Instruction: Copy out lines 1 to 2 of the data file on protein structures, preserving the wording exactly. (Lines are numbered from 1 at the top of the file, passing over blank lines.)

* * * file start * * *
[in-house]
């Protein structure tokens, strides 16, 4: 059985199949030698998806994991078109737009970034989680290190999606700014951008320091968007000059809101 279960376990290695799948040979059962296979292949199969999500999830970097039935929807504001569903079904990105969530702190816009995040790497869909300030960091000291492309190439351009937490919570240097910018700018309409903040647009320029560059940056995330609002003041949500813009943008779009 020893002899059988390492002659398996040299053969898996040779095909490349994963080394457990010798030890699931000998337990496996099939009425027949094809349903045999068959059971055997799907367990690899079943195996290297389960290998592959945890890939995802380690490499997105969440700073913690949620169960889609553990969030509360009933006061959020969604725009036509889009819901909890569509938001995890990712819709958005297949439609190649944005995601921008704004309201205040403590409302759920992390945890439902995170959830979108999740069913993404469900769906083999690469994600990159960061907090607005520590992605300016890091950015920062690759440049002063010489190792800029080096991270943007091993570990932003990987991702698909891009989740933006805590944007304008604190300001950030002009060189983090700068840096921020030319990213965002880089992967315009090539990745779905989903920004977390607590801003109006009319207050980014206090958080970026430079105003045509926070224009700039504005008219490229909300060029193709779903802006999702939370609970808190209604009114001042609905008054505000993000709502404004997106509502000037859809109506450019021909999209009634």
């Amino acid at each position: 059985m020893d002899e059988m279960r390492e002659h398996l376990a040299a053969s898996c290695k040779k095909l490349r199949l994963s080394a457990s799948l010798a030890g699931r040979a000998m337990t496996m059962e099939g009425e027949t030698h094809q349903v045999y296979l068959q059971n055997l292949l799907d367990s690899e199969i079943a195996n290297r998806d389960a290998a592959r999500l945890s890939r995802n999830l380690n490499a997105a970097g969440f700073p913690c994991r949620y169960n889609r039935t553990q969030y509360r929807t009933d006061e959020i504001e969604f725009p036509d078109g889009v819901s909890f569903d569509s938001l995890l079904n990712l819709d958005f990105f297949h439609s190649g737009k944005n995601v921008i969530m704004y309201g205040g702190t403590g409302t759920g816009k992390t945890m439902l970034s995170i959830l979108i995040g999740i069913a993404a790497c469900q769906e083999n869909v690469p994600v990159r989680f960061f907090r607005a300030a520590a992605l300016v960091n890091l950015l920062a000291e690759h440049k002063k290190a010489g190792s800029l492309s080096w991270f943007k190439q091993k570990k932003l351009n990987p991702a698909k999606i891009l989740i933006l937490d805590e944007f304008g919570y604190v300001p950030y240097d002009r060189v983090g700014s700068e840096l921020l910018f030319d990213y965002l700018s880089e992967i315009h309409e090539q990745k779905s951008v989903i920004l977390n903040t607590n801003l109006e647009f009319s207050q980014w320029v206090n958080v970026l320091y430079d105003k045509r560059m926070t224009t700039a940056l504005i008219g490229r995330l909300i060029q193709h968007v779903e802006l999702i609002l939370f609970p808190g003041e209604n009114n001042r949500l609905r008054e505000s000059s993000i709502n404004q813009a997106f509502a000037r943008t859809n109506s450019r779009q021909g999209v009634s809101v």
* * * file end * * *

[in-house]
């Protein structure tokens, strides 16, 4: 059985199949030698998806994991078109737009970034989680290190999606700014951008320091968007000059809101 279960376990290695799948040979059962296979292949199969999500999830970097039935929807504001569903079904990105969530702190816009995040790497869909300030960091000291492309190439351009937490919570240097910018700018309409903040647009320029560059940056995330609002003041949500813009943008779009 020893002899059988390492002659398996040299053969898996040779095909490349994963080394457990010798030890699931000998337990496996099939009425027949094809349903045999068959059971055997799907367990690899079943195996290297389960290998592959945890890939995802380690490499997105969440700073913690949620169960889609553990969030509360009933006061959020969604725009036509889009819901909890569509938001995890990712819709958005297949439609190649944005995601921008704004309201205040403590409302759920992390945890439902995170959830979108999740069913993404469900769906083999690469994600990159960061907090607005520590992605300016890091950015920062690759440049002063010489190792800029080096991270943007091993570990932003990987991702698909891009989740933006805590944007304008604190300001950030002009060189983090700068840096921020030319990213965002880089992967315009090539990745779905989903920004977390607590801003109006009319207050980014206090958080970026430079105003045509926070224009700039504005008219490229909300060029193709779903802006999702939370609970808190209604009114001042609905008054505000993000709502404004997106509502000037859809109506450019021909999209009634």